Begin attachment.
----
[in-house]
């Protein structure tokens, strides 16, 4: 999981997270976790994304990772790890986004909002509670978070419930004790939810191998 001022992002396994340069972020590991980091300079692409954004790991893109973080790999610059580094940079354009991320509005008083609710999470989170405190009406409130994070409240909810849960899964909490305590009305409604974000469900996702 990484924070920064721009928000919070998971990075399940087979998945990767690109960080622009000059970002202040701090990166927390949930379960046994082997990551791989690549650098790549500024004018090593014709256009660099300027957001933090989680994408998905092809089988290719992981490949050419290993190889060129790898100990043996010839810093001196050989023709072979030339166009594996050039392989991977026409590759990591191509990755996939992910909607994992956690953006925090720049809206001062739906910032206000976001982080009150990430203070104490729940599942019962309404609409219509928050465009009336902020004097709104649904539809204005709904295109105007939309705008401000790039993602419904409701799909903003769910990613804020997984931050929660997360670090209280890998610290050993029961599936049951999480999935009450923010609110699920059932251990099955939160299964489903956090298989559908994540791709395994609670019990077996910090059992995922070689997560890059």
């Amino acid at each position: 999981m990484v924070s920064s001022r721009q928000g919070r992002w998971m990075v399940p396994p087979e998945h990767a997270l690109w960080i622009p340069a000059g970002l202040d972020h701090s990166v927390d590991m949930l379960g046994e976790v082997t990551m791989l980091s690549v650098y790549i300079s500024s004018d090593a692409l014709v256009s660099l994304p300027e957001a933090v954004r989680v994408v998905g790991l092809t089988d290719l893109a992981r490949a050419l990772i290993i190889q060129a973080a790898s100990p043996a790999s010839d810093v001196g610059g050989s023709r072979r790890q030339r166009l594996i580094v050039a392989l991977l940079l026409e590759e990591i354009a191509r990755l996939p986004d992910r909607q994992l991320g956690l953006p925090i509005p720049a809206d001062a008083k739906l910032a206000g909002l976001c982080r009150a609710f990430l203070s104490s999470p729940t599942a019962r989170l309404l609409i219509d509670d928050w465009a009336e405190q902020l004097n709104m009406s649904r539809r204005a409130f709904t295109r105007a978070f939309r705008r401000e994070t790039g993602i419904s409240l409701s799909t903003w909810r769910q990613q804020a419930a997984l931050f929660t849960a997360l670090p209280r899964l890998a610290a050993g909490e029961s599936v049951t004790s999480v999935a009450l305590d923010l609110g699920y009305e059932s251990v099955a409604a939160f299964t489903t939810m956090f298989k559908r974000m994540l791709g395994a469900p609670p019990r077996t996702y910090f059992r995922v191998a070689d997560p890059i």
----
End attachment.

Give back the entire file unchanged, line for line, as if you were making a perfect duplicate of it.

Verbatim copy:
[in-house]
């Protein structure tokens, strides 16, 4: 999981997270976790994304990772790890986004909002509670978070419930004790939810191998 001022992002396994340069972020590991980091300079692409954004790991893109973080790999610059580094940079354009991320509005008083609710999470989170405190009406409130994070409240909810849960899964909490305590009305409604974000469900996702 990484924070920064721009928000919070998971990075399940087979998945990767690109960080622009000059970002202040701090990166927390949930379960046994082997990551791989690549650098790549500024004018090593014709256009660099300027957001933090989680994408998905092809089988290719992981490949050419290993190889060129790898100990043996010839810093001196050989023709072979030339166009594996050039392989991977026409590759990591191509990755996939992910909607994992956690953006925090720049809206001062739906910032206000976001982080009150990430203070104490729940599942019962309404609409219509928050465009009336902020004097709104649904539809204005709904295109105007939309705008401000790039993602419904409701799909903003769910990613804020997984931050929660997360670090209280890998610290050993029961599936049951999480999935009450923010609110699920059932251990099955939160299964489903956090298989559908994540791709395994609670019990077996910090059992995922070689997560890059």
């Amino acid at each position: 999981m990484v924070s920064s001022r721009q928000g919070r992002w998971m990075v399940p396994p087979e998945h990767a997270l690109w960080i622009p340069a000059g970002l202040d972020h701090s990166v927390d590991m949930l379960g046994e976790v082997t990551m791989l980091s690549v650098y790549i300079s500024s004018d090593a692409l014709v256009s660099l994304p300027e957001a933090v954004r989680v994408v998905g790991l092809t089988d290719l893109a992981r490949a050419l990772i290993i190889q060129a973080a790898s100990p043996a790999s010839d810093v001196g610059g050989s023709r072979r790890q030339r166009l594996i580094v050039a392989l991977l940079l026409e590759e990591i354009a191509r990755l996939p986004d992910r909607q994992l991320g956690l953006p925090i509005p720049a809206d001062a008083k739906l910032a206000g909002l976001c982080r009150a609710f990430l203070s104490s999470p729940t599942a019962r989170l309404l609409i219509d509670d928050w465009a009336e405190q902020l004097n709104m009406s649904r539809r204005a409130f709904t295109r105007a978070f939309r705008r401000e994070t790039g993602i419904s409240l409701s799909t903003w909810r769910q990613q804020a419930a997984l931050f929660t849960a997360l670090p209280r899964l890998a610290a050993g909490e029961s599936v049951t004790s999480v999935a009450l305590d923010l609110g699920y009305e059932s251990v099955a409604a939160f299964t489903t939810m956090f298989k559908r974000m994540l791709g395994a469900p609670p019990r077996t996702y910090f059992r995922v191998a070689d997560p890059i």